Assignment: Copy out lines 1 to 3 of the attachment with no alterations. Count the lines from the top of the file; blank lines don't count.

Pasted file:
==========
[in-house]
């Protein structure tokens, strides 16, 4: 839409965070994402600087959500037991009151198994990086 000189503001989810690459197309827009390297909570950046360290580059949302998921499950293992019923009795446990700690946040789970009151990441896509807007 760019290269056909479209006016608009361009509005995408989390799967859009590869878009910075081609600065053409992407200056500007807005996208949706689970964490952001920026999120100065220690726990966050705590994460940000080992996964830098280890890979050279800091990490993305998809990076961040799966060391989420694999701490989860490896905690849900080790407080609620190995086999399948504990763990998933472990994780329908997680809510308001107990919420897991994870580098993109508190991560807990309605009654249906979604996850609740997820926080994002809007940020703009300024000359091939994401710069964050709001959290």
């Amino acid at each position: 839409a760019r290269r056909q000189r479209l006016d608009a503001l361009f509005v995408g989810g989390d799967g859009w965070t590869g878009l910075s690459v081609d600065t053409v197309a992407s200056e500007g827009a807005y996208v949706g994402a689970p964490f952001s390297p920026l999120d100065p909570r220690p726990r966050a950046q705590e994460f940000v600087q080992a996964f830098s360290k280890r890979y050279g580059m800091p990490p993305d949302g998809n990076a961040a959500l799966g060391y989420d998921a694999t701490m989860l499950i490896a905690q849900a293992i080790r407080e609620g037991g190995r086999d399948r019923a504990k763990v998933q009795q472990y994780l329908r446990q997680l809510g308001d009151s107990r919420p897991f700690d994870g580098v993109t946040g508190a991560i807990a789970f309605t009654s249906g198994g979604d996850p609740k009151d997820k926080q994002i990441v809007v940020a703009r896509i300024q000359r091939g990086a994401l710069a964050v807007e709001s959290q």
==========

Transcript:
[in-house]
């Protein structure tokens, strides 16, 4: 839409965070994402600087959500037991009151198994990086 000189503001989810690459197309827009390297909570950046360290580059949302998921499950293992019923009795446990700690946040789970009151990441896509807007 760019290269056909479209006016608009361009509005995408989390799967859009590869878009910075081609600065053409992407200056500007807005996208949706689970964490952001920026999120100065220690726990966050705590994460940000080992996964830098280890890979050279800091990490993305998809990076961040799966060391989420694999701490989860490896905690849900080790407080609620190995086999399948504990763990998933472990994780329908997680809510308001107990919420897991994870580098993109508190991560807990309605009654249906979604996850609740997820926080994002809007940020703009300024000359091939994401710069964050709001959290």
């Amino acid at each position: 839409a760019r290269r056909q000189r479209l006016d608009a503001l361009f509005v995408g989810g989390d799967g859009w965070t590869g878009l910075s690459v081609d600065t053409v197309a992407s200056e500007g827009a807005y996208v949706g994402a689970p964490f952001s390297p920026l999120d100065p909570r220690p726990r966050a950046q705590e994460f940000v600087q080992a996964f830098s360290k280890r890979y050279g580059m800091p990490p993305d949302g998809n990076a961040a959500l799966g060391y989420d998921a694999t701490m989860l499950i490896a905690q849900a293992i080790r407080e609620g037991g190995r086999d399948r019923a504990k763990v998933q009795q472990y994780l329908r446990q997680l809510g308001d009151s107990r919420p897991f700690d994870g580098v993109t946040g508190a991560i807990a789970f309605t009654s249906g198994g979604d996850p609740k009151d997820k926080q994002i990441v809007v940020a703009r896509i300024q000359r091939g990086a994401l710069a964050v807007e709001s959290q």